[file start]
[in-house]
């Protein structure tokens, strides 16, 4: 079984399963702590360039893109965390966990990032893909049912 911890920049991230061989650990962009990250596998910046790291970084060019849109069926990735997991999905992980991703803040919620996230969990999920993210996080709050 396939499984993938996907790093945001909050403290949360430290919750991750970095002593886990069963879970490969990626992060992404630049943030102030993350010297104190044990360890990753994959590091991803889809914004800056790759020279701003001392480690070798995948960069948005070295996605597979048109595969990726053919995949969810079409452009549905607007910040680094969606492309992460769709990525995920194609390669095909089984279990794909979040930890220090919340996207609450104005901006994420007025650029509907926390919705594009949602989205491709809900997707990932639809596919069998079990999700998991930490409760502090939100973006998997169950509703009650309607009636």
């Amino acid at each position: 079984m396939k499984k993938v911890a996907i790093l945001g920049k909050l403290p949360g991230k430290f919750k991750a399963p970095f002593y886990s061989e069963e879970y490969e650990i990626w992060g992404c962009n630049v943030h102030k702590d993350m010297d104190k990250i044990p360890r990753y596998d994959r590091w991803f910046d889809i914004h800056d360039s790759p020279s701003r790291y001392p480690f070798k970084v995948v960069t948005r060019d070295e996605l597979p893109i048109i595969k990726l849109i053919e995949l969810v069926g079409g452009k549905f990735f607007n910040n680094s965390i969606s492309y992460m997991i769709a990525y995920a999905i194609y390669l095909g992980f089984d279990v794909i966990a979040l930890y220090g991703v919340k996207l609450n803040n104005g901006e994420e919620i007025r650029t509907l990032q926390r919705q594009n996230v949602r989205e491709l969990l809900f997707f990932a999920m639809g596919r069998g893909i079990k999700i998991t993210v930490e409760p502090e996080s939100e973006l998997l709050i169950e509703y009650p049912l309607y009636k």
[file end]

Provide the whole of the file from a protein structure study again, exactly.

[in-house]
């Protein structure tokens, strides 16, 4: 079984399963702590360039893109965390966990990032893909049912 911890920049991230061989650990962009990250596998910046790291970084060019849109069926990735997991999905992980991703803040919620996230969990999920993210996080709050 396939499984993938996907790093945001909050403290949360430290919750991750970095002593886990069963879970490969990626992060992404630049943030102030993350010297104190044990360890990753994959590091991803889809914004800056790759020279701003001392480690070798995948960069948005070295996605597979048109595969990726053919995949969810079409452009549905607007910040680094969606492309992460769709990525995920194609390669095909089984279990794909979040930890220090919340996207609450104005901006994420007025650029509907926390919705594009949602989205491709809900997707990932639809596919069998079990999700998991930490409760502090939100973006998997169950509703009650309607009636």
């Amino acid at each position: 079984m396939k499984k993938v911890a996907i790093l945001g920049k909050l403290p949360g991230k430290f919750k991750a399963p970095f002593y886990s061989e069963e879970y490969e650990i990626w992060g992404c962009n630049v943030h102030k702590d993350m010297d104190k990250i044990p360890r990753y596998d994959r590091w991803f910046d889809i914004h800056d360039s790759p020279s701003r790291y001392p480690f070798k970084v995948v960069t948005r060019d070295e996605l597979p893109i048109i595969k990726l849109i053919e995949l969810v069926g079409g452009k549905f990735f607007n910040n680094s965390i969606s492309y992460m997991i769709a990525y995920a999905i194609y390669l095909g992980f089984d279990v794909i966990a979040l930890y220090g991703v919340k996207l609450n803040n104005g901006e994420e919620i007025r650029t509907l990032q926390r919705q594009n996230v949602r989205e491709l969990l809900f997707f990932a999920m639809g596919r069998g893909i079990k999700i998991t993210v930490e409760p502090e996080s939100e973006l998997l709050i169950e509703y009650p049912l309607y009636k």